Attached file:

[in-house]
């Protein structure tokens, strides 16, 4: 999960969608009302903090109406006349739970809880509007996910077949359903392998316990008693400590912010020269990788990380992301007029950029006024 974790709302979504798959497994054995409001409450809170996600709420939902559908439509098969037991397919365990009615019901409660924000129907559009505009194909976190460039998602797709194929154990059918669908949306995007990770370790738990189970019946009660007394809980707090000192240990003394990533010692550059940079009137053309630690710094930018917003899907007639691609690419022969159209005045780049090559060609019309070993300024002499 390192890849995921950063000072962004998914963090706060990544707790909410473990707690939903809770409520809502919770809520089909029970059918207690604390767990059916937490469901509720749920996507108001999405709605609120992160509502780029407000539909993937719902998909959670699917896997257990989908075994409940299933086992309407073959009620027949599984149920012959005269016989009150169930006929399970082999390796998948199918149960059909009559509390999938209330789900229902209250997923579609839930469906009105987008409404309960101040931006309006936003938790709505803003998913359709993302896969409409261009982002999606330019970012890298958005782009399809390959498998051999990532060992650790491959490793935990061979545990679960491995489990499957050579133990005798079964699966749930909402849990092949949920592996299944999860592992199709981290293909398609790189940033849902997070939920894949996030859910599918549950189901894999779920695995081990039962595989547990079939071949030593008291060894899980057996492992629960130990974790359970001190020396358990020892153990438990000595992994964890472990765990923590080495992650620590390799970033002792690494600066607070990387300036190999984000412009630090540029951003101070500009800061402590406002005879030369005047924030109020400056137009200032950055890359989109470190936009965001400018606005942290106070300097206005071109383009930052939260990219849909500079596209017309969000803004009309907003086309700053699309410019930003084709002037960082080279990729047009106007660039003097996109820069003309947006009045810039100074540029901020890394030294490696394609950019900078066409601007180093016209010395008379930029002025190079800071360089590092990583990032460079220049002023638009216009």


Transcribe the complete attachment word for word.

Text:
[in-house]
């Protein structure tokens, strides 16, 4: 999960969608009302903090109406006349739970809880509007996910077949359903392998316990008693400590912010020269990788990380992301007029950029006024 974790709302979504798959497994054995409001409450809170996600709420939902559908439509098969037991397919365990009615019901409660924000129907559009505009194909976190460039998602797709194929154990059918669908949306995007990770370790738990189970019946009660007394809980707090000192240990003394990533010692550059940079009137053309630690710094930018917003899907007639691609690419022969159209005045780049090559060609019309070993300024002499 390192890849995921950063000072962004998914963090706060990544707790909410473990707690939903809770409520809502919770809520089909029970059918207690604390767990059916937490469901509720749920996507108001999405709605609120992160509502780029407000539909993937719902998909959670699917896997257990989908075994409940299933086992309407073959009620027949599984149920012959005269016989009150169930006929399970082999390796998948199918149960059909009559509390999938209330789900229902209250997923579609839930469906009105987008409404309960101040931006309006936003938790709505803003998913359709993302896969409409261009982002999606330019970012890298958005782009399809390959498998051999990532060992650790491959490793935990061979545990679960491995489990499957050579133990005798079964699966749930909402849990092949949920592996299944999860592992199709981290293909398609790189940033849902997070939920894949996030859910599918549950189901894999779920695995081990039962595989547990079939071949030593008291060894899980057996492992629960130990974790359970001190020396358990020892153990438990000595992994964890472990765990923590080495992650620590390799970033002792690494600066607070990387300036190999984000412009630090540029951003101070500009800061402590406002005879030369005047924030109020400056137009200032950055890359989109470190936009965001400018606005942290106070300097206005071109383009930052939260990219849909500079596209017309969000803004009309907003086309700053699309410019930003084709002037960082080279990729047009106007660039003097996109820069003309947006009045810039100074540029901020890394030294490696394609950019900078066409601007180093016209010395008379930029002025190079800071360089590092990583990032460079220049002023638009216009």